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Best of the Florida Keys

Heron House The three-building property is distinguished by artistic touches, such as stained-glass transom windows, intricately patterned brick patios, and acollection of rare orchids. The 23 rooms are large, with private decks and high ceilings; walls of teak or cedar marquetry add warmth. 512 Simonton St.; 800/294-1644 or 305/294-9227; www.heronhouse.com; doubles from $189.

Island City House Hotel This 24-room compound includesan 1880's mansion fronting the street whose 12 "parlorsuites" are decorated with Victorian antiques—somewhat dark for the Keys. The gingerbread-trimmed Arch House, over the old carriage entrance, has brighter interiors but simpler furnishings; rooms in the old cigar factory are larger, each with a hammock overlooking the pool. 411 William St.; 800/634-8230 or 305/294-5702; www.islandcityhouse.com; doubles from $210.

Lightbourn Inn A 1903 Queen Anne house on a busy street conceals an astonishing display of compulsive knickknackery: autographed pictures of movie stars; antique furniture, lamps, and objets from around the world; and an entire wall of teddy bears. Breakfast is served by the pool—on Fiestaware, of course. 907 Truman Ave.; 800/352-6011 or 305/296-5152; www.lightbourn.com; doubles from $178.

Marquesa Hotel When it opened in 1988, the Marquesa raised the bar among Key West hotels. The original building, a landmark 1884 Greek Revival boardinghouse, was bought by two local men who specialized in restoring Key West's architectural gems. They furnished the 27 rooms with iron four-posters, pine sleigh beds from Indonesia, English armoires, and planter's chairs from the Caribbean. The Marquesa's courtyard—two small pools surrounded by tropical plantings—is exquisite. Service is graciousness defined: a glass of white wine when you check in, a receptionist who remembers your name when you call six months later. Hands down, the best place to stay in Key West. 600 Fleming St.; 800/869-4631 or 305/292-1919; www.marquesa.com; doubles from $275.

Simonton Court The former cigar factory turned 26-room hotel is made up of several structures, including a Gothic Revival manse with mazelike staircases; a cigar maker's shotgun house; and Bahamian-style cottages. Some rooms have rather ordinary furnishings; those in the mansion and the town house are generally more inspired. 320 Simonton St.; 800/944-2687 or 305/294-6386; www.simontoncourt.com; doubles from $209.

KEY WEST RESORTS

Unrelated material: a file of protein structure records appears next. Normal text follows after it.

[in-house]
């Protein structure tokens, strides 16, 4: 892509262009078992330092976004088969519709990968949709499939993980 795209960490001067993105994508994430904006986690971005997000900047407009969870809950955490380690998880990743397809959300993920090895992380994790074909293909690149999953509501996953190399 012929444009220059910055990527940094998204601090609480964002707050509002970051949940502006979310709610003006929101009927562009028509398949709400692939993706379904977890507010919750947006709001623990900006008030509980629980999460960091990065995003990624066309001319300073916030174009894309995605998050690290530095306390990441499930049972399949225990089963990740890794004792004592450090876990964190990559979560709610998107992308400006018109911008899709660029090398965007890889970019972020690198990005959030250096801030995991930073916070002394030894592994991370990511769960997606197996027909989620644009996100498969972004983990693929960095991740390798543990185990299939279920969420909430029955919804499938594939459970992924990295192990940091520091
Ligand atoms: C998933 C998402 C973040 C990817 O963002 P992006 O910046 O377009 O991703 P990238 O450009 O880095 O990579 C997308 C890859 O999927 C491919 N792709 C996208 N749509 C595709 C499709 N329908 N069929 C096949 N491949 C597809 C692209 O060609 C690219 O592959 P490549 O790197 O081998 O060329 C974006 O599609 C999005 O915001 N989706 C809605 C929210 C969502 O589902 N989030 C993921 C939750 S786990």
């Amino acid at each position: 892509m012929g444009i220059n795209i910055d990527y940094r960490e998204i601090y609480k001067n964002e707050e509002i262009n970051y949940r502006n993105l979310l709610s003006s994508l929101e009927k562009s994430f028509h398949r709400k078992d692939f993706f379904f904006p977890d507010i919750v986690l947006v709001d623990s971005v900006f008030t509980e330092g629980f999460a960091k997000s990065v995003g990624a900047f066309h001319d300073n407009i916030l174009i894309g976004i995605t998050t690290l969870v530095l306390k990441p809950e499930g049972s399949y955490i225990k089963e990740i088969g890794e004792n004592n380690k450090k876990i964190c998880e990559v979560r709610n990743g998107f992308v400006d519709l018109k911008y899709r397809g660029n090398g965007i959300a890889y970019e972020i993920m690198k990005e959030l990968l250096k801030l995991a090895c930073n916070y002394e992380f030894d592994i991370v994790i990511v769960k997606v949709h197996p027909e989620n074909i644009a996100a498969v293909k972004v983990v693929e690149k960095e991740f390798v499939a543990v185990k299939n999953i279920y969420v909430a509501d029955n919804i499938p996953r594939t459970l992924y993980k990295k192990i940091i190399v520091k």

There are several standouts among the island's larger properties. The 311-room Wyndham Casa Marina Resort (1500 Reynolds St.; 800/626-0777 or 305/296-3535; www.wyndham.com; doubles from $359), built by Henry Flagler in 1920, is reminiscent of other Florida land-boom hotels. The beautiful grounds slope down toward a large beach. A nearby sister property, the pink concrete Wyndham Reach Resort (1435 Simonton St.; 800/626-0777 or 305/296-5000; www.wyndham.com; doubles from $329), has a smaller beach and similar resort amenities; all 150 rooms have balconies. • The Pier House Resort & Caribbean Spa (1 Duval St.; 800/327-8340 or 305/296-4600; www.pierhouse.com; doubles from $290) established its reputation in the late sixties and has been coasting ever since. It's a large complex near Mallory Square with a popular beach and three restaurants. Rooms in the Caribbean Spa building are best. • The Hilton sits on the Old Town waterfront, but Sunset Key Guest Cottages (245 Front St.; 888/477-7786 or 305/292-5300; www.sunsetkeycottages.hilton.com; cottages from $485) is its ace in the hole: a semi-private island 10 minutes away by launch, with a beach, restaurant, bar, and 37 bungalows. • The 120-room Hyatt Key West Resort & Marina (601 Front St.; 800/554-9288 or 305/296-9900; www.hyatt.com; doubles from $325) is one of the smallest of the large resorts, and has a low-key feeling. • Smaller yet is Ocean Key Resort (No. 0 Duval St.; 800/328-9815 or 305/296-7701; www.oceankey.com; doubles from $399), founded by the owners of Little Palm Island, who bought a characterless building at the foot of Duval Street and sank $5.5 million—and a lot of bright paint—into it. Book a room overlooking Mallory Square: all you'll remember seeing is the sun dropping below the horizon.

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